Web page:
Attorneys Present Opening Arguments in Trial Over Wilberg Mine Fire
PROVO, Utah (AP) _ A faulty air compressor and ventilation system caused the fire that killed 27 coal miners in the Wilberg Mine in 1984, attorneys for Utah Power & Light Co. claimed in opening arguments.
UP&L and its insurance companies are seeking $86 million from Ingersoll- Rand, manufacturer of the compressor, and Kaiser Aluminum, maker of the ″overcasts″ or ducts that ventilated the mine.
Emery Mining Co., which operated the Wilberg for UP&L, is being sued by Ingersoll-Rand for gross negligence and recklessness. At the time of the fire, the mine was trying to set a production record.
Opening arguments began Monday in a courtroom set up at a hotel to handle large evidence displays and tables for the five sets of attorneys. The trial is expected to last about two months.
Paul Felt, representing UP&L, told jurors the utility would ″try to show Emery ran a good mine, not a perfect mine.″
Roland Stevens, attorney for the insurance companies that paid $64 million in claims to UP&L, said testimony would show how compressor design problems led to the fire and that extra safety features could have avoided the blaze.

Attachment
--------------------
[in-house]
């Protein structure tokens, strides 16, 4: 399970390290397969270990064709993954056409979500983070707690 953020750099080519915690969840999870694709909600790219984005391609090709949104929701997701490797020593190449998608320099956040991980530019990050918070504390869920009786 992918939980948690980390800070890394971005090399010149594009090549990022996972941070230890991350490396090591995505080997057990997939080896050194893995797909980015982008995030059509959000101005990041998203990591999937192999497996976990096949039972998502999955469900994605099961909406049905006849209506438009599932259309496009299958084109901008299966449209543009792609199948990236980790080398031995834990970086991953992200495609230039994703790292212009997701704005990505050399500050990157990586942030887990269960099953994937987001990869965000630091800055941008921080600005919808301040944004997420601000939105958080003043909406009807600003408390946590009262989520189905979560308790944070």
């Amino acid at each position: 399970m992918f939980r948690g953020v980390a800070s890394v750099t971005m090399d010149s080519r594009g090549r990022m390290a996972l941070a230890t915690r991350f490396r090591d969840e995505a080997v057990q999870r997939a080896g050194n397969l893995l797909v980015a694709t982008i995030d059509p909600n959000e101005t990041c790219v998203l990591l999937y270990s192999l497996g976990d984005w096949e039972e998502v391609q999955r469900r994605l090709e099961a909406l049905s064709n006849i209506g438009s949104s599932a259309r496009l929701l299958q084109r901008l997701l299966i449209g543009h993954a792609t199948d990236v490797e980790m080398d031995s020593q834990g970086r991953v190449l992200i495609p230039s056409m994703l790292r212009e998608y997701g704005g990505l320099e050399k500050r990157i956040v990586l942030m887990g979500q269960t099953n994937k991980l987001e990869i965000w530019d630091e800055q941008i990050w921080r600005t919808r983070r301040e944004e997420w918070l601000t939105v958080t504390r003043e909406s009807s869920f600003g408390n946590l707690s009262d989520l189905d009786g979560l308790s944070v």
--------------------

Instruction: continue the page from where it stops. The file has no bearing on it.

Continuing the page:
Ingersoll-Rand attorney John Calimafde said the company became ″the fall guys for certain practices in that mine.″ He said the mine operators were really to blame for bypassing safety switches on the compressor, used to power mining machinery.
″You’ll shake your head in disbelief about the practices that existed in the mine that night,″ he told the jurors.
He also disputed plaintiffs’ claims about the origin of the fire, saying evidence would show the compressor was damaged by falling rock and that the fire was started by electrical cables.
Emery Mining attorney George Haley said miners did bypass the compressor’s safety switches, but added: ″If we had any idea the compressor could catch fire it wouldn’t have been in the mine.″
In addition, Haley said, the compressor was not being used the night of the fire.
″The only people who knew that compressor was a torpedo, was a bomb, was Ingersoll-Rand and they didn’t tell anyone. They didn’t tell us,″ he said.
He said Ingersoll-Rand knew the compressor was susceptible to flash fires under certain circumstances but never warned users.
Gary Weston, attorney for Kaiser, said his company made the aluminum overcasts to the specifications the mine requested and did not have anything to do with assembling and installing them.
The plaintiffs contend the corrugated metal should have been coated to withstand more heat. Had the overcast lasted an additional 15 minutes, they said, most or all of the miners would have escaped.
Weston said it was poor ventilation planning, inadequate safety training and subpar mining practices that contributed to the deaths and property loss.